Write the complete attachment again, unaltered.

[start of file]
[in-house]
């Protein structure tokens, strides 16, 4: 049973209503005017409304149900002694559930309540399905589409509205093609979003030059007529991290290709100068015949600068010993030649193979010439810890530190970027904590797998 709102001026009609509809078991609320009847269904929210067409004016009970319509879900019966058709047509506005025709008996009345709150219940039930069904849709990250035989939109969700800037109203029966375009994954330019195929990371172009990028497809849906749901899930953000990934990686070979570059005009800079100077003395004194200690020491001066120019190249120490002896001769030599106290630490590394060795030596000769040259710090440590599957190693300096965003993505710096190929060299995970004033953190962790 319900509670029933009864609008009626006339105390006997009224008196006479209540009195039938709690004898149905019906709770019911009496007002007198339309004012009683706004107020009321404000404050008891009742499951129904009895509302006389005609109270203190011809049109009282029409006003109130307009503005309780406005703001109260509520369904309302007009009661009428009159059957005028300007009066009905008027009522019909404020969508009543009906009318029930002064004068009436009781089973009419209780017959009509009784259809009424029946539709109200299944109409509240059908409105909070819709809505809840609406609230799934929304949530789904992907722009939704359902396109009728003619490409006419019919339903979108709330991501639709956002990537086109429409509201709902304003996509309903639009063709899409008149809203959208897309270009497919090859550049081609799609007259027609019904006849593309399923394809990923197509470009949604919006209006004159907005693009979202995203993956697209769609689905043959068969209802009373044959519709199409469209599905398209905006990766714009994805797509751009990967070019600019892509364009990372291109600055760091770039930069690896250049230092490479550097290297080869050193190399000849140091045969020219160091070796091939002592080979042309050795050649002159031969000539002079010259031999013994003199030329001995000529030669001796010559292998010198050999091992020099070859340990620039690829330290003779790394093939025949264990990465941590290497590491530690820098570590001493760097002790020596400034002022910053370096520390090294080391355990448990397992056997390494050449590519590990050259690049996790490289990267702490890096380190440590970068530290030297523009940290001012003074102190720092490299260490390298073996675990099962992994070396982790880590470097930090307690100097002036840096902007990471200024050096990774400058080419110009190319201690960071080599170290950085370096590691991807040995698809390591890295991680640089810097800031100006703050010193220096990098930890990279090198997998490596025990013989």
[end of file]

[in-house]
């Protein structure tokens, strides 16, 4: 049973209503005017409304149900002694559930309540399905589409509205093609979003030059007529991290290709100068015949600068010993030649193979010439810890530190970027904590797998 709102001026009609509809078991609320009847269904929210067409004016009970319509879900019966058709047509506005025709008996009345709150219940039930069904849709990250035989939109969700800037109203029966375009994954330019195929990371172009990028497809849906749901899930953000990934990686070979570059005009800079100077003395004194200690020491001066120019190249120490002896001769030599106290630490590394060795030596000769040259710090440590599957190693300096965003993505710096190929060299995970004033953190962790 319900509670029933009864609008009626006339105390006997009224008196006479209540009195039938709690004898149905019906709770019911009496007002007198339309004012009683706004107020009321404000404050008891009742499951129904009895509302006389005609109270203190011809049109009282029409006003109130307009503005309780406005703001109260509520369904309302007009009661009428009159059957005028300007009066009905008027009522019909404020969508009543009906009318029930002064004068009436009781089973009419209780017959009509009784259809009424029946539709109200299944109409509240059908409105909070819709809505809840609406609230799934929304949530789904992907722009939704359902396109009728003619490409006419019919339903979108709330991501639709956002990537086109429409509201709902304003996509309903639009063709899409008149809203959208897309270009497919090859550049081609799609007259027609019904006849593309399923394809990923197509470009949604919006209006004159907005693009979202995203993956697209769609689905043959068969209802009373044959519709199409469209599905398209905006990766714009994805797509751009990967070019600019892509364009990372291109600055760091770039930069690896250049230092490479550097290297080869050193190399000849140091045969020219160091070796091939002592080979042309050795050649002159031969000539002079010259031999013994003199030329001995000529030669001796010559292998010198050999091992020099070859340990620039690829330290003779790394093939025949264990990465941590290497590491530690820098570590001493760097002790020596400034002022910053370096520390090294080391355990448990397992056997390494050449590519590990050259690049996790490289990267702490890096380190440590970068530290030297523009940290001012003074102190720092490299260490390298073996675990099962992994070396982790880590470097930090307690100097002036840096902007990471200024050096990774400058080419110009190319201690960071080599170290950085370096590691991807040995698809390591890295991680640089810097800031100006703050010193220096990098930890990279090198997998490596025990013989």